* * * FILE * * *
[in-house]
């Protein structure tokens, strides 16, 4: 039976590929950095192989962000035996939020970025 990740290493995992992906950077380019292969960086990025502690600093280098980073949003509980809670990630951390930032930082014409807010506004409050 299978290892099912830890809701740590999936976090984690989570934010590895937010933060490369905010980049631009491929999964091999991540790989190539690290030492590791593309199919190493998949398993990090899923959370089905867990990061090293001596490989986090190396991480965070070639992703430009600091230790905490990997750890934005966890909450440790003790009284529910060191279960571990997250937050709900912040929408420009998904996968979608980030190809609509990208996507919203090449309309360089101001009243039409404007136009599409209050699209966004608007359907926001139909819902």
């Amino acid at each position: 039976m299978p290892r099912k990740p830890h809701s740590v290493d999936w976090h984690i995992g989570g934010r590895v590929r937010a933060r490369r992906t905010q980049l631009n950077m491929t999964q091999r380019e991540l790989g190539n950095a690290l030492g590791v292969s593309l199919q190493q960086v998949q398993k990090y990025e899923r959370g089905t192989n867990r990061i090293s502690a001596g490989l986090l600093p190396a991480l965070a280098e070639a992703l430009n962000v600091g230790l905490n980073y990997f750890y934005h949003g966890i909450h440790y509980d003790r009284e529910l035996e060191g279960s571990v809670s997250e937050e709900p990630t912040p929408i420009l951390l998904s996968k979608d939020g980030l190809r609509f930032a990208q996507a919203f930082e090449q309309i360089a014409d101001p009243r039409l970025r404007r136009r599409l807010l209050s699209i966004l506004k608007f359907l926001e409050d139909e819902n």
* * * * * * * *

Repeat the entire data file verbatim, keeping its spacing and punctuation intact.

[in-house]
């Protein structure tokens, strides 16, 4: 039976590929950095192989962000035996939020970025 990740290493995992992906950077380019292969960086990025502690600093280098980073949003509980809670990630951390930032930082014409807010506004409050 299978290892099912830890809701740590999936976090984690989570934010590895937010933060490369905010980049631009491929999964091999991540790989190539690290030492590791593309199919190493998949398993990090899923959370089905867990990061090293001596490989986090190396991480965070070639992703430009600091230790905490990997750890934005966890909450440790003790009284529910060191279960571990997250937050709900912040929408420009998904996968979608980030190809609509990208996507919203090449309309360089101001009243039409404007136009599409209050699209966004608007359907926001139909819902």
């Amino acid at each position: 039976m299978p290892r099912k990740p830890h809701s740590v290493d999936w976090h984690i995992g989570g934010r590895v590929r937010a933060r490369r992906t905010q980049l631009n950077m491929t999964q091999r380019e991540l790989g190539n950095a690290l030492g590791v292969s593309l199919q190493q960086v998949q398993k990090y990025e899923r959370g089905t192989n867990r990061i090293s502690a001596g490989l986090l600093p190396a991480l965070a280098e070639a992703l430009n962000v600091g230790l905490n980073y990997f750890y934005h949003g966890i909450h440790y509980d003790r009284e529910l035996e060191g279960s571990v809670s997250e937050e709900p990630t912040p929408i420009l951390l998904s996968k979608d939020g980030l190809r609509f930032a990208q996507a919203f930082e090449q309309i360089a014409d101001p009243r039409l970025r404007r136009r599409l807010l209050s699209i966004l506004k608007f359907l926001e409050d139909e819902n």